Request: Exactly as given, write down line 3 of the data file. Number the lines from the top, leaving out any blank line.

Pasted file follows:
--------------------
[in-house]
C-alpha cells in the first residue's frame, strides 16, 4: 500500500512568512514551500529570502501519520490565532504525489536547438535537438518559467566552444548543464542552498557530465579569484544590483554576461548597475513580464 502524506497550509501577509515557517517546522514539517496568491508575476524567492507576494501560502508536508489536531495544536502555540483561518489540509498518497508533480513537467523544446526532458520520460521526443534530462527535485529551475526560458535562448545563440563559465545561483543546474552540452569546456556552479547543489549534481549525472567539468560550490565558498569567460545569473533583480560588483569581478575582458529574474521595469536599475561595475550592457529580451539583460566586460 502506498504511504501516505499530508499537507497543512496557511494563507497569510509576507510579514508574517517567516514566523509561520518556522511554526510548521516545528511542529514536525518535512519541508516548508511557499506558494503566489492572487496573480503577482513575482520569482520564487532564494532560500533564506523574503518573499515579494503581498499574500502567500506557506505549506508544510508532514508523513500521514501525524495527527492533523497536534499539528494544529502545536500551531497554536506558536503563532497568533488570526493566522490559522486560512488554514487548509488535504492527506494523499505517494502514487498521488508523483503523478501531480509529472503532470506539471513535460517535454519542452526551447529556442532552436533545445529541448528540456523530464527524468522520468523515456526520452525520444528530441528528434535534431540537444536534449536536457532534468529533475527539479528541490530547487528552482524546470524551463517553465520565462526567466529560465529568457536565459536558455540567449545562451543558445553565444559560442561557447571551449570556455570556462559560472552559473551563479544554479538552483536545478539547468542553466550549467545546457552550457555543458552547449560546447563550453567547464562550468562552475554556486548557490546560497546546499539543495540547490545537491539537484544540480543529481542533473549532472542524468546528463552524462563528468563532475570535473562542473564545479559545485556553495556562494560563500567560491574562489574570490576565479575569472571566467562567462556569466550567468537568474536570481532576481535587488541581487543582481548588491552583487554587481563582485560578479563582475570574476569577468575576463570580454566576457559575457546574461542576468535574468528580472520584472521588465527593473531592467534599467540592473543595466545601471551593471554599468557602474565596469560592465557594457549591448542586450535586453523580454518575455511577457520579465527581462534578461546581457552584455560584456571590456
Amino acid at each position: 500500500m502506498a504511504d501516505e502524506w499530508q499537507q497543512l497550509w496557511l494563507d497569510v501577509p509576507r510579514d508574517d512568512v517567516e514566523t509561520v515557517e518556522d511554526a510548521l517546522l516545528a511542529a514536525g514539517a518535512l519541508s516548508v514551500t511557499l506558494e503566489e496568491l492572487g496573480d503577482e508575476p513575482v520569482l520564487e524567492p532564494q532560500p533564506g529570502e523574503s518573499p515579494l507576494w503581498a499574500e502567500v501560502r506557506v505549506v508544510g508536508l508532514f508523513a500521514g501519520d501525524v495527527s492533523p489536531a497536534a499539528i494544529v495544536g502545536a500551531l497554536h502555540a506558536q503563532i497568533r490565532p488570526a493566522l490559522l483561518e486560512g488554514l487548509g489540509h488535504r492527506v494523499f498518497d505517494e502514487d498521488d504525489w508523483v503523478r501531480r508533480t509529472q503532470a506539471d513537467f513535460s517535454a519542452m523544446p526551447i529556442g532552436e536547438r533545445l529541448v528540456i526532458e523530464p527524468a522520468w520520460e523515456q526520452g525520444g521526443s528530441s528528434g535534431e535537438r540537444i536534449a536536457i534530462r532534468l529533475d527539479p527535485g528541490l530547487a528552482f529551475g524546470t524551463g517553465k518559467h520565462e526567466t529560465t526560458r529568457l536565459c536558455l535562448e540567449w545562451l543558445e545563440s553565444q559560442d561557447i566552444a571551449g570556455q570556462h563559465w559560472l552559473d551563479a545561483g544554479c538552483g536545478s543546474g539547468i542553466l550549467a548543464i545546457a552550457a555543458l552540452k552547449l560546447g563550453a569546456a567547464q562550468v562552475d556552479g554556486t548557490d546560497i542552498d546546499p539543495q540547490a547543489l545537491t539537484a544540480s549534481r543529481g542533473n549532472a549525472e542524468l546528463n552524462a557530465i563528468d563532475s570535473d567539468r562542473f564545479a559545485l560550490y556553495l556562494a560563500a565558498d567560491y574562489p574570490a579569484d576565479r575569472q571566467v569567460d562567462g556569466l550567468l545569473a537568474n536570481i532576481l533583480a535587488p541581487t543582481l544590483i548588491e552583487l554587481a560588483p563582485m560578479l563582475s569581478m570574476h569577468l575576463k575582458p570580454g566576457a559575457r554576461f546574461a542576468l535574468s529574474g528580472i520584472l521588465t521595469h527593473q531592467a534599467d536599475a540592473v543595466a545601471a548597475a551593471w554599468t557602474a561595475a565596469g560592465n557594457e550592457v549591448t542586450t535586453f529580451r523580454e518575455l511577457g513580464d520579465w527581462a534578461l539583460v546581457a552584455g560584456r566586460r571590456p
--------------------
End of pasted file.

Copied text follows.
Amino acid at each position: 500500500m502506498a504511504d501516505e502524506w499530508q499537507q497543512l497550509w496557511l494563507d497569510v501577509p509576507r510579514d508574517d512568512v517567516e514566523t509561520v515557517e518556522d511554526a510548521l517546522l516545528a511542529a514536525g514539517a518535512l519541508s516548508v514551500t511557499l506558494e503566489e496568491l492572487g496573480d503577482e508575476p513575482v520569482l520564487e524567492p532564494q532560500p533564506g529570502e523574503s518573499p515579494l507576494w503581498a499574500e502567500v501560502r506557506v505549506v508544510g508536508l508532514f508523513a500521514g501519520d501525524v495527527s492533523p489536531a497536534a499539528i494544529v495544536g502545536a500551531l497554536h502555540a506558536q503563532i497568533r490565532p488570526a493566522l490559522l483561518e486560512g488554514l487548509g489540509h488535504r492527506v494523499f498518497d505517494e502514487d498521488d504525489w508523483v503523478r501531480r508533480t509529472q503532470a506539471d513537467f513535460s517535454a519542452m523544446p526551447i529556442g532552436e536547438r533545445l529541448v528540456i526532458e523530464p527524468a522520468w520520460e523515456q526520452g525520444g521526443s528530441s528528434g535534431e535537438r540537444i536534449a536536457i534530462r532534468l529533475d527539479p527535485g528541490l530547487a528552482f529551475g524546470t524551463g517553465k518559467h520565462e526567466t529560465t526560458r529568457l536565459c536558455l535562448e540567449w545562451l543558445e545563440s553565444q559560442d561557447i566552444a571551449g570556455q570556462h563559465w559560472l552559473d551563479a545561483g544554479c538552483g536545478s543546474g539547468i542553466l550549467a548543464i545546457a552550457a555543458l552540452k552547449l560546447g563550453a569546456a567547464q562550468v562552475d556552479g554556486t548557490d546560497i542552498d546546499p539543495q540547490a547543489l545537491t539537484a544540480s549534481r543529481g542533473n549532472a549525472e542524468l546528463n552524462a557530465i563528468d563532475s570535473d567539468r562542473f564545479a559545485l560550490y556553495l556562494a560563500a565558498d567560491y574562489p574570490a579569484d576565479r575569472q571566467v569567460d562567462g556569466l550567468l545569473a537568474n536570481i532576481l533583480a535587488p541581487t543582481l544590483i548588491e552583487l554587481a560588483p563582485m560578479l563582475s569581478m570574476h569577468l575576463k575582458p570580454g566576457a559575457r554576461f546574461a542576468l535574468s529574474g528580472i520584472l521588465t521595469h527593473q531592467a534599467d536599475a540592473v543595466a545601471a548597475a551593471w554599468t557602474a561595475a565596469g560592465n557594457e550592457v549591448t542586450t535586453f529580451r523580454e518575455l511577457g513580464d520579465w527581462a534578461l539583460v546581457a552584455g560584456r566586460r571590456p